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Gordon

Member since Sep 2013 • Last active Apr 2017

Most recent activity

  • in Puck.js
    Avatar for Gordon

    Yes, that should be correct - you'll just have to be careful with how you send it to the client, since over Bluetooth LE it could take a while!

    You could also consider just recording it in 8 bits?

  • in Puck.js
    Avatar for Gordon

    Are you using the up to date (1v92) firmware?

    If it still fails I'd try and simplify things a bit... if you have a massive buffer already, why not just write into it directly - for example:

    var clipSeconds = 3;
    var w = new Waveform(512*clipSeconds,{bits:16});
    w.on("finish", function(buf) {
      var a = buf;
      E.FFT(a);
      var m=0,n=-1;
      for (var i=150;i<250;i++)if(a[i]>n)n=a[m=i];
      console.log(m.toFixed(0)+"Hz @ "+n);
    });
    w.startInput(D2,512);
    

    It is possible that the buffer size is too large for E.FFT, but there are checks in place to avoid that kind of problem and to throw an error if there isn't enough memory available.

    Failing that, is there a reason you don't want to perform the FFT in smaller chunks and average the result?

  • in Electronics
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    I haven't heard of anyone doing it directly, but I think it depends on the firmware in the cc2541.

    To get BLE on the Espruino Board you can use an HM-10 module: espruino.com/Bluetooth+BLE

    It's not very well documented, but it does work.

    The HM-10 actually uses the cc2541, so if you could run the HM-10 firmware on your cc2541 then you could communicate with it via serial in the same way.

  • in Puck.js
    Avatar for Gordon

    Take a look at the examples on espruino.com/Reference#l_NRF_­setServices

    When specifying a service, you can add an onWrite handler function which will get called whenever the service is written to (obviously it also has to be set to writable as well)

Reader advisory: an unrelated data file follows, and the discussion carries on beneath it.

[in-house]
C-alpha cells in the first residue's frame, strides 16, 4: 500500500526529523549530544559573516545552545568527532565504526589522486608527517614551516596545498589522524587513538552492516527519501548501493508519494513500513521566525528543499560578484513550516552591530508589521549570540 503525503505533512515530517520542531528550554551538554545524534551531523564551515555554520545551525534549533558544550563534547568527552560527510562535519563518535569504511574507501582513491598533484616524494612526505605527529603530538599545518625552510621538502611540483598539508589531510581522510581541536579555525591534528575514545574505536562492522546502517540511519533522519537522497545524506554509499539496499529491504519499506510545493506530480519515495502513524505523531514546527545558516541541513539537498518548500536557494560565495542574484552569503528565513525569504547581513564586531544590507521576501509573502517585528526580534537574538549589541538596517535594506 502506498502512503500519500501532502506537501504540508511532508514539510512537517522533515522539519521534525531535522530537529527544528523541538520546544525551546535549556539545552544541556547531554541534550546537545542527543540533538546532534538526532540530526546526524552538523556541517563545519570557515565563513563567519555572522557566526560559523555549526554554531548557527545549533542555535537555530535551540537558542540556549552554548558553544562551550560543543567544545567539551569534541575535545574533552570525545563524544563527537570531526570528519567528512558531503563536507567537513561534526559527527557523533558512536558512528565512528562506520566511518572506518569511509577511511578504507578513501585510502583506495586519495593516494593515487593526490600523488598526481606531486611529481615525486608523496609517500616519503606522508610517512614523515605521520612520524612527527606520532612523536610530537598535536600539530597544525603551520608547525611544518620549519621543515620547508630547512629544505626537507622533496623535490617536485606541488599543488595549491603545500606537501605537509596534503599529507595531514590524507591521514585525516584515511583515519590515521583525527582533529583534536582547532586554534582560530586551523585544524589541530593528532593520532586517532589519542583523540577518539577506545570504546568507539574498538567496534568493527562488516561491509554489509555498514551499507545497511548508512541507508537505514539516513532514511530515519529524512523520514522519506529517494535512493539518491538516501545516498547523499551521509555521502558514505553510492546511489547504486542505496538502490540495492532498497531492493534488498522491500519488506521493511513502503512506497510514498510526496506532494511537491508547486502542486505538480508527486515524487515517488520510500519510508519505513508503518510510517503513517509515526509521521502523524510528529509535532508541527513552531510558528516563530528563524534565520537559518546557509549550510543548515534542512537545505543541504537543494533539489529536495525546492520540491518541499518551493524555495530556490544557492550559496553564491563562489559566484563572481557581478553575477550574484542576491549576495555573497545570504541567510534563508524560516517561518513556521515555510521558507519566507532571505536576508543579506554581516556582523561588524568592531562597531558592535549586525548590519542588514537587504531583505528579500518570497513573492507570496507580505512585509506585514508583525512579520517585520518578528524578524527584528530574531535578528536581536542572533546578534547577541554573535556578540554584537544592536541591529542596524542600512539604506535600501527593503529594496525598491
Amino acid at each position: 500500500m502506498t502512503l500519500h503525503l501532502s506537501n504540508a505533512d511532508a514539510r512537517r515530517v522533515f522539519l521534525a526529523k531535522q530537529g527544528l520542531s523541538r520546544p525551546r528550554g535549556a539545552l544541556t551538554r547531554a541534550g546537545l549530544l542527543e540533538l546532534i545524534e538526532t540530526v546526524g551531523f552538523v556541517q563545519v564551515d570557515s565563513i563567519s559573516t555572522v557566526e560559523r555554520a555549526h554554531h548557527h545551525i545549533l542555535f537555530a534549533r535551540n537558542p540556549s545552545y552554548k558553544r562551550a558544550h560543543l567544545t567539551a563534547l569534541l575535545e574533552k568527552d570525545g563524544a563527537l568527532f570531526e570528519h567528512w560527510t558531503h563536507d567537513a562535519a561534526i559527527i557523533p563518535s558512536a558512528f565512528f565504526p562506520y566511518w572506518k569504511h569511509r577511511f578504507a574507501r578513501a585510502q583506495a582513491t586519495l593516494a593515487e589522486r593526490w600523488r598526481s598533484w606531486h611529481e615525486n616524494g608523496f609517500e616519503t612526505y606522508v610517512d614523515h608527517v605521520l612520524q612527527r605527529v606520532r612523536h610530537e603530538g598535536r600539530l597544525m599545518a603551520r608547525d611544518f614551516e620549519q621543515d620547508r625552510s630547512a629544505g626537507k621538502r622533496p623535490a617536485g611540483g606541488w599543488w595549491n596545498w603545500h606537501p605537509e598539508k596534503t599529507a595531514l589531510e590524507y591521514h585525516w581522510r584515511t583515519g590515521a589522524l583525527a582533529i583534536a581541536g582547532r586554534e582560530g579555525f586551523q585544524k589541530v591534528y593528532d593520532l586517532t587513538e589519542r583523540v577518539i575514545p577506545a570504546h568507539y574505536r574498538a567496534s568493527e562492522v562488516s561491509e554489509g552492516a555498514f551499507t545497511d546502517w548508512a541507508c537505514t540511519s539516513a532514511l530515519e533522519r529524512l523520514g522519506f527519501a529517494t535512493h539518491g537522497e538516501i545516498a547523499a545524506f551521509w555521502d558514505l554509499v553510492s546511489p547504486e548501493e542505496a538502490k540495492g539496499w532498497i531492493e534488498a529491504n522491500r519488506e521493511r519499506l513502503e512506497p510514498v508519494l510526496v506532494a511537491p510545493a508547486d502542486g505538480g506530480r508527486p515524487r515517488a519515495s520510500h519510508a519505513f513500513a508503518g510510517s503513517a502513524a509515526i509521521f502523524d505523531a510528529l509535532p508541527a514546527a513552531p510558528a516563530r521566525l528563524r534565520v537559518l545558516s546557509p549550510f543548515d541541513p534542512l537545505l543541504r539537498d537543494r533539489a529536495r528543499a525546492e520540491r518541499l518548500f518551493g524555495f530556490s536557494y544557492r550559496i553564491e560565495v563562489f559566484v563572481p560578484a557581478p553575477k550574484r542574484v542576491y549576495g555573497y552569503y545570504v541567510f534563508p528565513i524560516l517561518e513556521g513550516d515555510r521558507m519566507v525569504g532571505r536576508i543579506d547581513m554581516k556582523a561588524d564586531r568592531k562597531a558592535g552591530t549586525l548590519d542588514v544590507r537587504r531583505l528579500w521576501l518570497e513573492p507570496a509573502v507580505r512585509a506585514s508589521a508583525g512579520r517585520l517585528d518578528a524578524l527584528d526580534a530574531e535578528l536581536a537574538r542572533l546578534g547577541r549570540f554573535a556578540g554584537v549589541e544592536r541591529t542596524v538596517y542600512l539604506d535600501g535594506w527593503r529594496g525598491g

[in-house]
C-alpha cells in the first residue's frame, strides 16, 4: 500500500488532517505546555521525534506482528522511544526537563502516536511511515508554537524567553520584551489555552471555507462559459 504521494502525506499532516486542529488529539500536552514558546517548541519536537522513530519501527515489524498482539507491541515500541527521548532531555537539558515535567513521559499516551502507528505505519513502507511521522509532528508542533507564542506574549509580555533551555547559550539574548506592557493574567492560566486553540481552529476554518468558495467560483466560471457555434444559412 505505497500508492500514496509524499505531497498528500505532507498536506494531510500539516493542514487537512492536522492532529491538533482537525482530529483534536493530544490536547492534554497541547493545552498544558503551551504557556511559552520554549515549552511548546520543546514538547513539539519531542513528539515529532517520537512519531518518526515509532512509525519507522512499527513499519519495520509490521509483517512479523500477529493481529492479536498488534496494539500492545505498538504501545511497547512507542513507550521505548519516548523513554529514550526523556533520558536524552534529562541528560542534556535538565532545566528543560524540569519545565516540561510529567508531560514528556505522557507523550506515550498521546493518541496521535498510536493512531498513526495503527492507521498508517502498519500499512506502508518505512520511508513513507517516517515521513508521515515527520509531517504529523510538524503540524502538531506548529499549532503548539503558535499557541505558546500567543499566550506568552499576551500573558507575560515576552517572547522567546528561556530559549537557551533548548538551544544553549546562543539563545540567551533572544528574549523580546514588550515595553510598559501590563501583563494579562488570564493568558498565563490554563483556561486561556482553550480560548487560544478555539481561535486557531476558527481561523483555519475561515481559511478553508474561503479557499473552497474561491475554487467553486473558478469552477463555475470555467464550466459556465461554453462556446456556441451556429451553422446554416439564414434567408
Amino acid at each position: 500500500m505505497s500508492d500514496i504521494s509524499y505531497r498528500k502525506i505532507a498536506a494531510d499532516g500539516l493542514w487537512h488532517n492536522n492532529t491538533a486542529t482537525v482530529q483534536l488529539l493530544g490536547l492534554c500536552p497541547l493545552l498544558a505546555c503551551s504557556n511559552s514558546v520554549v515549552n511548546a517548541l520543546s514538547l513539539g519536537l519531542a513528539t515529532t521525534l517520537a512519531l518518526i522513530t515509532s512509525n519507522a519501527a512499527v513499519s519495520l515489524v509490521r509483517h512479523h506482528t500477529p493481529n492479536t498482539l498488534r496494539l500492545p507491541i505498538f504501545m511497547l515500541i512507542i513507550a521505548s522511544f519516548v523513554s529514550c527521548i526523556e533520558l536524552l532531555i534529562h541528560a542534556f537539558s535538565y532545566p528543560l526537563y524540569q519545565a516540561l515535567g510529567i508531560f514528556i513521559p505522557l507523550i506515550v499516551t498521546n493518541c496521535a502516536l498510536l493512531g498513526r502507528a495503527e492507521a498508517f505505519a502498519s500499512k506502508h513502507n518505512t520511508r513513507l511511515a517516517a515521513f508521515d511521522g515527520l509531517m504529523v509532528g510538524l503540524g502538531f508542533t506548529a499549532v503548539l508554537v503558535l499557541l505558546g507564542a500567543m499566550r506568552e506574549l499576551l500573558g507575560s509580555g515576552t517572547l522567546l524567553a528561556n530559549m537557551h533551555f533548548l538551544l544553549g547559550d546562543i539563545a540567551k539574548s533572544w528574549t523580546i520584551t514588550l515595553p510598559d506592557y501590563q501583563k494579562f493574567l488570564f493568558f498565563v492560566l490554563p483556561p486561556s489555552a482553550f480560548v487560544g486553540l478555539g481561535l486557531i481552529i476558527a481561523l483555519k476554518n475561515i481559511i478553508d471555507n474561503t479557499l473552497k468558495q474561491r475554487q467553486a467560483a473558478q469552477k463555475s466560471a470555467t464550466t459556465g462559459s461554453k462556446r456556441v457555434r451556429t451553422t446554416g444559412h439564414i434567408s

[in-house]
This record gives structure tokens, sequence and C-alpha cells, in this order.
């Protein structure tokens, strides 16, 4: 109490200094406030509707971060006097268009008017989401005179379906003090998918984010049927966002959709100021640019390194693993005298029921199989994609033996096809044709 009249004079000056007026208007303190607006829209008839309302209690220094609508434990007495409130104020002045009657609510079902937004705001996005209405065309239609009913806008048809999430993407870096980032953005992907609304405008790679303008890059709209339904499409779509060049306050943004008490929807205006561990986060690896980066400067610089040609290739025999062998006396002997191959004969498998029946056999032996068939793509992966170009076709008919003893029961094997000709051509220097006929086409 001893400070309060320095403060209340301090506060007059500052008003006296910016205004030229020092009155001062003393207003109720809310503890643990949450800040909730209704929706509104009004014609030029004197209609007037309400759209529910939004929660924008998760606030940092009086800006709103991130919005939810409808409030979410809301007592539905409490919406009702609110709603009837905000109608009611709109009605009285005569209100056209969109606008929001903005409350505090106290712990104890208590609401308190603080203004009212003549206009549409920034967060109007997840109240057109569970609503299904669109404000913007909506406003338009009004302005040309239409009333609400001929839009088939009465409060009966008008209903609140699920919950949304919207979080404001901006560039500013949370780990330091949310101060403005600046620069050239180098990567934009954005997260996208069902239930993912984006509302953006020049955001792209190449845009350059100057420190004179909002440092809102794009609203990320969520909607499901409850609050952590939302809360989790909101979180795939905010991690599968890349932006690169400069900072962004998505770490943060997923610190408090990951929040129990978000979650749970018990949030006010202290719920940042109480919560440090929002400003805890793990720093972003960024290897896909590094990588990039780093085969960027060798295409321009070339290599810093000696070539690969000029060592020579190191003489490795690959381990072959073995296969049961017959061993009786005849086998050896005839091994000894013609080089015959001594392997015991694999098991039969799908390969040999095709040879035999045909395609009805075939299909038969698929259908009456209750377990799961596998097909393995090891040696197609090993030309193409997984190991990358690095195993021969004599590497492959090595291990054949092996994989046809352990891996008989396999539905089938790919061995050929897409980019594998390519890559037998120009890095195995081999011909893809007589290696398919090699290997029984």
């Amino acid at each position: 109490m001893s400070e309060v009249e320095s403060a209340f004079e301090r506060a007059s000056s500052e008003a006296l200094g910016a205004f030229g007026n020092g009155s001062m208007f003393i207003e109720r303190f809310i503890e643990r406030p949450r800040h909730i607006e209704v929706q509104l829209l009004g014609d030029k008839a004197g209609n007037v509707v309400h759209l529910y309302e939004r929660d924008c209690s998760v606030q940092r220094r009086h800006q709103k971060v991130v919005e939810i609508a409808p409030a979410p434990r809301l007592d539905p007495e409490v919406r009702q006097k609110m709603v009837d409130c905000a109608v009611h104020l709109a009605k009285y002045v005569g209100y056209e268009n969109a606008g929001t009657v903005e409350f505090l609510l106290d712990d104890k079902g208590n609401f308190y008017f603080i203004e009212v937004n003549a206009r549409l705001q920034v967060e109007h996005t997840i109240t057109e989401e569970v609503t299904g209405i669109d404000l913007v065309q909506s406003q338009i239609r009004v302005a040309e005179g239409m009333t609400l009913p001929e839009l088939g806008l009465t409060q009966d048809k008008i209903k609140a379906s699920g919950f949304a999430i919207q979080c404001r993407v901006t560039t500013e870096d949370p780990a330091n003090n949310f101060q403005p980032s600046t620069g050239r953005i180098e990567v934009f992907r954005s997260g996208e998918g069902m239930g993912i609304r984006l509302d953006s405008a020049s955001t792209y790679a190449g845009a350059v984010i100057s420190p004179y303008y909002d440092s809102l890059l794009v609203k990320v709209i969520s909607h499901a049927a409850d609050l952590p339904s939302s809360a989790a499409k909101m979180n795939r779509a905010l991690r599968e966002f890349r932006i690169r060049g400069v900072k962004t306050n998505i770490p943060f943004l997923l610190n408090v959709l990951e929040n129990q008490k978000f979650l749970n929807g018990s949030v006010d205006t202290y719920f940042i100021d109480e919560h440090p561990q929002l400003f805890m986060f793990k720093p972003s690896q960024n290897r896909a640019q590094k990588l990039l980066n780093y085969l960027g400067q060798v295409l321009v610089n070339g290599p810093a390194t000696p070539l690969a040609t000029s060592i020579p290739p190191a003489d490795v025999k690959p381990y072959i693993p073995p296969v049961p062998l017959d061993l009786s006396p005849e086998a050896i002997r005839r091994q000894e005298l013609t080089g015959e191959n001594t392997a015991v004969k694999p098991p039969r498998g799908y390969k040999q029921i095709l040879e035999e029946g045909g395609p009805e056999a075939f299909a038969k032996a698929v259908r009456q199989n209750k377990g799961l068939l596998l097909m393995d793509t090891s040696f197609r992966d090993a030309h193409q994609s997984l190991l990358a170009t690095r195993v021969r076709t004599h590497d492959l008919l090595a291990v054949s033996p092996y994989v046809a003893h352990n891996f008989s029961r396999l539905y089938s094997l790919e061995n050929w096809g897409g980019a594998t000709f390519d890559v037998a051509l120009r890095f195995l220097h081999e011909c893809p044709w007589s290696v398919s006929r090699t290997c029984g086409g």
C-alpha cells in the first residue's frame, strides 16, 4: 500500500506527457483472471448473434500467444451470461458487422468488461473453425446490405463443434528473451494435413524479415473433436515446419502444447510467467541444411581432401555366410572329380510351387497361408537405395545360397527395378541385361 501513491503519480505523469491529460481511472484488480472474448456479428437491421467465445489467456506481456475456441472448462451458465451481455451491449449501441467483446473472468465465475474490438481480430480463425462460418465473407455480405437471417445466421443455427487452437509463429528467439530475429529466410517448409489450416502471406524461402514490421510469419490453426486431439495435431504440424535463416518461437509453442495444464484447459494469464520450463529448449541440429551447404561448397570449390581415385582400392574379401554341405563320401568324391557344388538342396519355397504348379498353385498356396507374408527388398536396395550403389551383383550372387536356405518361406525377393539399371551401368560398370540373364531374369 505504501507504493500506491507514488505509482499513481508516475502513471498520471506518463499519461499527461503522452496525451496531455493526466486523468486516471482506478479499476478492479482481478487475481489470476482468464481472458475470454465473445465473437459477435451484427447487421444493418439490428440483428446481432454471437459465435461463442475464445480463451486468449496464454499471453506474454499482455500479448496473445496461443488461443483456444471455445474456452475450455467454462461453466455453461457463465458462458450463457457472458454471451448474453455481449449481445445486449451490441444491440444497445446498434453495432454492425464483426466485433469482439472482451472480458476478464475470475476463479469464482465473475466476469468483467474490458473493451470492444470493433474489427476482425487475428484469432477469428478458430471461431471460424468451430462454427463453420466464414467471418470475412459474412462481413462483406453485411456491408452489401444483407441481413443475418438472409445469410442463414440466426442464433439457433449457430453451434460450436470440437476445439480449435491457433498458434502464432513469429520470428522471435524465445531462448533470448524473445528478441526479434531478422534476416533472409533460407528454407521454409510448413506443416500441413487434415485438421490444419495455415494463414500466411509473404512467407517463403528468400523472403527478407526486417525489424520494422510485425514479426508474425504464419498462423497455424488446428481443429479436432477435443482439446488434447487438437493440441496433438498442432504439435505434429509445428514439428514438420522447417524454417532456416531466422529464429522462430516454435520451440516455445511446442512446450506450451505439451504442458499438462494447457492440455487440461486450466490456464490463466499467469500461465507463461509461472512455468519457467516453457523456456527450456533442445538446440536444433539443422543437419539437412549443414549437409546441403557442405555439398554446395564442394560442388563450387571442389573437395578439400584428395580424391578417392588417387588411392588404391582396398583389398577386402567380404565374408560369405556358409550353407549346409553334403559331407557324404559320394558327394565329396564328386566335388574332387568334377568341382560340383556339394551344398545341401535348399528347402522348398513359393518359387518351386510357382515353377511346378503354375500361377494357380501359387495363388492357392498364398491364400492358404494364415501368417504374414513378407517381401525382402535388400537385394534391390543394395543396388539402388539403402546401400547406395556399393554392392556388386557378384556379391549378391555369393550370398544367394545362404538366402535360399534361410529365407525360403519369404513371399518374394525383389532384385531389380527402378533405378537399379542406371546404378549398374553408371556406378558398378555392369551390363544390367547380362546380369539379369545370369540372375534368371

• in Puck.js
    Avatar for Gordon

    Great! Thanks for posting up your working code as well!

    • 4 comments
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  • in JavaScript
    Avatar for Gordon

    If you want to reference different intervals at the same time, that can be pretty easy as well:

    var ia = setInterval(...);
    var ib = setInterval(...);
    var ic = setInterval(...);
    
    // some time later...
    clearInterval(ia);
    // and later..
    clearInterval(ib);
    // etc...
    

    I only suggest the closures because it looked like you wanted to start several copies of the same interval, which would stop themselves

  • in Puck.js
    Avatar for Gordon

    No problem - glad it's sorted! :)

  • in Puck.js
    Avatar for Gordon

    Strange... That all looks good - the services and any stored code should get totally overwritten after doing something like that.

    Are you sure you connected and executed that code on the same Puck.js, and not a different one?

    edit: I literally just tried an update from 1v91 after wiping everything and it seems to work fine. Could you maybe try using a new battery? I guess it's possible that the firmware update itself failed halfway through and that's what is causing the crashes?

  • in JavaScript
    Avatar for Gordon

    The difference is that you are not passing the id in as an argument to setInterval, but are defining it in a function that the callback (the function inside setInterval) has access to.

    In it's simplest form, not this:

    var idAnim;
    function f(){
        idAnim = setInterval(function(id){
          clearInterval(id);
        }, 100, idAnim);
    }
    

    but this:

    function f(){
        var idAnim = setInterval(function(){
          clearInterval(idAnim);
        }, 100);
    }
    

    I'm not quite sure what you're trying to do, but try starting with the code above and then modifying it to do what you want.

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